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21 - 27 Jan , 2012
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Prime Minister Sacks Defence SecretaryPrime Minister Sacks Defence Secretary
The simmering tensions between the government and army on the memogate scandal exploded into a full-blown crisis last week when the Prime Minister sacked the defence secretary for his "gross misconduct" in triggering a row between the army and civilian leadership. A statement issued by Prime Minister's House said the Defence Secretary Lt Gen (retd) Naeem Khalid Lodhi had been sacked "for creating misunderstanding between the state institutions". Cabinet Secretary Nargis Sethi has been given additional charge of the Ministry of Defence, it added.

Army Won't Work With Nargis Sethi, Reports NYT
The New York Times reported that the Pakistan Army was likely to refuse to work with Nargis Sethi, the new Defence Secretary, appointed after Lt Gen (retd) Naeem Khalid Lodhi was sacked by Prime Minister Syed Yousuf Raza Gilani. The newspaper quoted a military officer, who spoke on condition of anonymity, who said the development signalled the possibility of a serious rupture between the army and the civilian government. "The army will not react violently, but it will not cooperate with the new secretary of defence," said the anonymous official.
The report said, "Gilani fired his defence secretary, a retired general and confidant of Pakistan army chief."
Gilani accused the dismissed secretary of defence, Naeem Khalid Lodhi, a former general and corps commander, of 'gross misconduct and illegal action' and of 'creating misunderstanding between the state institutions.' He replaced Lodhi with a civilian, Nargis Sethi.
Ordinarily, the defence secretary here is appointed with the consent of the army chief and acts as a bridge between the government and the military. The role is more powerful than that of the defence minister, a position filled by a politician from the governing party.
"It is a desperate measure," said Ikram Seghal, a defence analyst and a former army officer. "They want the army to react and to make a coup."
Hasan Askari Rizvi, a military and political analyst, said the firing would only exacerbate the situation for the civilian government. "If the Prime Minister now tries to fire the army chief, it will have very dangerous consequences," Rizvi said.

New Commander Appointed To Head 111 Brigade
Brigadier Sarfraz Ali has assumed the command of the 111 Brigade of the Pakistan Army, the ISPR confirmed recently, adding that 'the posting of the incoming 111-Brigade Commander is a routine posting.'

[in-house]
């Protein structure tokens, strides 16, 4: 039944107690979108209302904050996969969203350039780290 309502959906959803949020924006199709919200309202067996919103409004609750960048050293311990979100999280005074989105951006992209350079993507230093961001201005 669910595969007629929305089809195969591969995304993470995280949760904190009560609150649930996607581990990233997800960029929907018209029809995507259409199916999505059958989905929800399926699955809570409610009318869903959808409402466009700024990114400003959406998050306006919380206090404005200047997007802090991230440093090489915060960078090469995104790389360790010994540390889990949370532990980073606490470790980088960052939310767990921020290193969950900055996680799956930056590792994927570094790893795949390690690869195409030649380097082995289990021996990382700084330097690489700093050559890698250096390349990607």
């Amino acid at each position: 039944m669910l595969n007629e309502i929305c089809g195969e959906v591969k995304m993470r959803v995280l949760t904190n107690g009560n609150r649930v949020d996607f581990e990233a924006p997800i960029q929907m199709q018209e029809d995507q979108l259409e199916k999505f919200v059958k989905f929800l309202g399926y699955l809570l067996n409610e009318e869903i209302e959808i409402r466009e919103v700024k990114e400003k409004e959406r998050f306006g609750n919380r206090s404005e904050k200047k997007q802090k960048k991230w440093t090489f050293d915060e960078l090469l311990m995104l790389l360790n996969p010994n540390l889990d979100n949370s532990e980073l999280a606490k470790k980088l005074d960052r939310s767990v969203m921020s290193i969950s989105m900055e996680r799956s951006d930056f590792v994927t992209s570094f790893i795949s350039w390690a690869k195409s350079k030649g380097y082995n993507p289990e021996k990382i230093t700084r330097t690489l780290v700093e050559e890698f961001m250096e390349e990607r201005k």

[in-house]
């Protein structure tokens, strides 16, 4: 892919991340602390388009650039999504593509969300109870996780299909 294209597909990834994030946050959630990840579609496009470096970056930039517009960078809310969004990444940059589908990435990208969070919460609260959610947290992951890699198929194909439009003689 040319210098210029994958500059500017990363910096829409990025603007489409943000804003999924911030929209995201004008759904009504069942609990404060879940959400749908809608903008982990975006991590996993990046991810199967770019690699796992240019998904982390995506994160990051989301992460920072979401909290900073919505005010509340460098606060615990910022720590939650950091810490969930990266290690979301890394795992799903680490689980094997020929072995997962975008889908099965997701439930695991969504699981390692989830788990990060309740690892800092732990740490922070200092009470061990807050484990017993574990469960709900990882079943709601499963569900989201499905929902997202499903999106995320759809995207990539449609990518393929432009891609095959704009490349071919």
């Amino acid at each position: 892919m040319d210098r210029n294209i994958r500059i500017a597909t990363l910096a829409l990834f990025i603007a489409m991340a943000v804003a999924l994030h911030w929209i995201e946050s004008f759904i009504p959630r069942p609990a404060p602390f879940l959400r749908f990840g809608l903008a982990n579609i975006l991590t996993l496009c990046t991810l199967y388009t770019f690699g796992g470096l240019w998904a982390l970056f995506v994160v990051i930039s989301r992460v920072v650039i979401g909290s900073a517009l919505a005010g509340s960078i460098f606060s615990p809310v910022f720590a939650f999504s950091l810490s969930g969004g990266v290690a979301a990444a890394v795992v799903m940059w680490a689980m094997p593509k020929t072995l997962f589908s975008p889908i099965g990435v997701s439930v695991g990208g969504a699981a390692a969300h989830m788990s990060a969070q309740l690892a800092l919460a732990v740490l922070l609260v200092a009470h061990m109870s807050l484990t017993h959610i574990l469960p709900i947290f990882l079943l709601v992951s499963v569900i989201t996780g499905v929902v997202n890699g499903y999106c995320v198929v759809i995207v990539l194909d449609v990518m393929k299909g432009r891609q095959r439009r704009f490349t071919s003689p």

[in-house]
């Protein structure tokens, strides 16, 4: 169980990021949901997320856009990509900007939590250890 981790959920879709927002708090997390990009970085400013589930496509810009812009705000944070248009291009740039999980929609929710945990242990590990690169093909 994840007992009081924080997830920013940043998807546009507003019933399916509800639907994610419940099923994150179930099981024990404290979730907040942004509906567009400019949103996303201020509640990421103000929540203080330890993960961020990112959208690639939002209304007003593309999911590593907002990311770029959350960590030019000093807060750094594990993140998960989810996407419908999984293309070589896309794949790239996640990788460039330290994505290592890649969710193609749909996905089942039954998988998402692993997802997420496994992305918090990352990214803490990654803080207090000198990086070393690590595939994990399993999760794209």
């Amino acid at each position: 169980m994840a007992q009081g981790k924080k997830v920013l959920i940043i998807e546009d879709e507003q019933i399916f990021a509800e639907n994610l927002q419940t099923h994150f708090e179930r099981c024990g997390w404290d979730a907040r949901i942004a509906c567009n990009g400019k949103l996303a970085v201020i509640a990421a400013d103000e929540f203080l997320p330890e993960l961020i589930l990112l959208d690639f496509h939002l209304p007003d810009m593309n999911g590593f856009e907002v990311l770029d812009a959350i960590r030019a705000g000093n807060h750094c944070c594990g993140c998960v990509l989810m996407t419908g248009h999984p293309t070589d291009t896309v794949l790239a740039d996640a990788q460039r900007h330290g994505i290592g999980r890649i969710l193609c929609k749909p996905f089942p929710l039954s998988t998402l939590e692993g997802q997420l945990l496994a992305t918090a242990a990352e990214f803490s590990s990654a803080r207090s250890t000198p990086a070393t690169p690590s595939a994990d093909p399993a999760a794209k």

The 111 Brigade is an infantry brigade of the Pakistan Army, notorious for its frequent involvement and fast response in military coup.
The confirmation that the change was a routine posting came after electronic media went wild painting doomsday scenarios after it became known that the 'coup' brigade had gotten a new commander.
However, insiders say since Brigadier Javed was promoted to the rank of Major General several weeks back and sent to Lahore as GOC and, therefore, there was a need to appoint a new commander. However, the change of command still sparked rumours, given the history of the brigade.
The 111 Brigade is part of the Rawalpindi Corps and is specially equipped to carry out special operations. "The change does not mean anything as both the outgoing and incoming military officers are under military discipline and cannot do anything without the consent/approval of the General Headquarters," said a former military officer.

Saleem Shahzad Commission "Unable To Identify The Culprits"
An investigation into the killing of a Pakistani journalist who reported that Islamist militants had infiltrated the military has not been able to find his murderers, an official report showed. Saleem Shahzad, a 40-year-old father of three, vanished in May last year after leaving his home in Islamabad to appear on a television talk show, two days after writing an article about links between rogue elements of the navy and al Qaeda following an attack on a naval base. The Inter-Services Intelligence directorate has denied as "baseless" allegations that it was involved in his murder. A government commission set up to investigate the death and comprised of senior judges, provincial police chiefs and a journalist representative was unable to trace Shahzad's killers, said its concluding report.